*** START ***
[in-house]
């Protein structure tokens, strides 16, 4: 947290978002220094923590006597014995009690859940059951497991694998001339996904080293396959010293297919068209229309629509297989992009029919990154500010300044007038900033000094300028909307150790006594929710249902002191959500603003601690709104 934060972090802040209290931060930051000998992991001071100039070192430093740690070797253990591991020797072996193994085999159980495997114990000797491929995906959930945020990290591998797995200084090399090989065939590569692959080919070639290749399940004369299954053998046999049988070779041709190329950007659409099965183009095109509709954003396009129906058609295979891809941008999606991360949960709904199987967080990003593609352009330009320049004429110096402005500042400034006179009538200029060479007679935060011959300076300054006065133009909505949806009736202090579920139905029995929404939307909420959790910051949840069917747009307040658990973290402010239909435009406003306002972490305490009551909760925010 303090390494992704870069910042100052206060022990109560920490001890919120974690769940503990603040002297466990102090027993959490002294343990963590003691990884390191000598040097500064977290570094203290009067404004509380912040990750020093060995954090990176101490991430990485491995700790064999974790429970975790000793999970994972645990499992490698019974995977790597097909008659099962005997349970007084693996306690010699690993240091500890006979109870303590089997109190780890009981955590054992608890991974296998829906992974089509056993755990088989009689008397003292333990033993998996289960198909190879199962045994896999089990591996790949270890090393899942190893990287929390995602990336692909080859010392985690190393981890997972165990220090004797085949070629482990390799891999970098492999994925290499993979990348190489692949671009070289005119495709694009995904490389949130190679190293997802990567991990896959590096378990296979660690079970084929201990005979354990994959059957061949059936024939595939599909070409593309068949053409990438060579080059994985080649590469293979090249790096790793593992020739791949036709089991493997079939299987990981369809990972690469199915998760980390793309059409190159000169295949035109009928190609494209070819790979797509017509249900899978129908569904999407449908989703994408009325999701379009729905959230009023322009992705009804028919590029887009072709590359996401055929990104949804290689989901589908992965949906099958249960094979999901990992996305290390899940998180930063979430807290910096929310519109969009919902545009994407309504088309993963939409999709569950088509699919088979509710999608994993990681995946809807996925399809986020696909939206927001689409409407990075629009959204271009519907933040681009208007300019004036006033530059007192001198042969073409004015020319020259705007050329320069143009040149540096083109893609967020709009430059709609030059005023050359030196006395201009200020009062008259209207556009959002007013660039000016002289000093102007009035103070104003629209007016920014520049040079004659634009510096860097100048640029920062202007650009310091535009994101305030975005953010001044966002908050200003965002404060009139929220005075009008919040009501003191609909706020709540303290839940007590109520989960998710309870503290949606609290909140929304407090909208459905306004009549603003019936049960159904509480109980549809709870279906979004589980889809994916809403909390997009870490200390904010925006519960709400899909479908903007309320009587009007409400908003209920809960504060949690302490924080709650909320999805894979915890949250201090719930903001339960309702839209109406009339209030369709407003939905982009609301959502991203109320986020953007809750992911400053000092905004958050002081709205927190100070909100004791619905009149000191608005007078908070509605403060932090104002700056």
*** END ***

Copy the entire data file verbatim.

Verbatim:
[in-house]
């Protein structure tokens, strides 16, 4: 947290978002220094923590006597014995009690859940059951497991694998001339996904080293396959010293297919068209229309629509297989992009029919990154500010300044007038900033000094300028909307150790006594929710249902002191959500603003601690709104 934060972090802040209290931060930051000998992991001071100039070192430093740690070797253990591991020797072996193994085999159980495997114990000797491929995906959930945020990290591998797995200084090399090989065939590569692959080919070639290749399940004369299954053998046999049988070779041709190329950007659409099965183009095109509709954003396009129906058609295979891809941008999606991360949960709904199987967080990003593609352009330009320049004429110096402005500042400034006179009538200029060479007679935060011959300076300054006065133009909505949806009736202090579920139905029995929404939307909420959790910051949840069917747009307040658990973290402010239909435009406003306002972490305490009551909760925010 303090390494992704870069910042100052206060022990109560920490001890919120974690769940503990603040002297466990102090027993959490002294343990963590003691990884390191000598040097500064977290570094203290009067404004509380912040990750020093060995954090990176101490991430990485491995700790064999974790429970975790000793999970994972645990499992490698019974995977790597097909008659099962005997349970007084693996306690010699690993240091500890006979109870303590089997109190780890009981955590054992608890991974296998829906992974089509056993755990088989009689008397003292333990033993998996289960198909190879199962045994896999089990591996790949270890090393899942190893990287929390995602990336692909080859010392985690190393981890997972165990220090004797085949070629482990390799891999970098492999994925290499993979990348190489692949671009070289005119495709694009995904490389949130190679190293997802990567991990896959590096378990296979660690079970084929201990005979354990994959059957061949059936024939595939599909070409593309068949053409990438060579080059994985080649590469293979090249790096790793593992020739791949036709089991493997079939299987990981369809990972690469199915998760980390793309059409190159000169295949035109009928190609494209070819790979797509017509249900899978129908569904999407449908989703994408009325999701379009729905959230009023322009992705009804028919590029887009072709590359996401055929990104949804290689989901589908992965949906099958249960094979999901990992996305290390899940998180930063979430807290910096929310519109969009919902545009994407309504088309993963939409999709569950088509699919088979509710999608994993990681995946809807996925399809986020696909939206927001689409409407990075629009959204271009519907933040681009208007300019004036006033530059007192001198042969073409004015020319020259705007050329320069143009040149540096083109893609967020709009430059709609030059005023050359030196006395201009200020009062008259209207556009959002007013660039000016002289000093102007009035103070104003629209007016920014520049040079004659634009510096860097100048640029920062202007650009310091535009994101305030975005953010001044966002908050200003965002404060009139929220005075009008919040009501003191609909706020709540303290839940007590109520989960998710309870503290949606609290909140929304407090909208459905306004009549603003019936049960159904509480109980549809709870279906979004589980889809994916809403909390997009870490200390904010925006519960709400899909479908903007309320009587009007409400908003209920809960504060949690302490924080709650909320999805894979915890949250201090719930903001339960309702839209109406009339209030369709407003939905982009609301959502991203109320986020953007809750992911400053000092905004958050002081709205927190100070909100004791619905009149000191608005007078908070509605403060932090104002700056």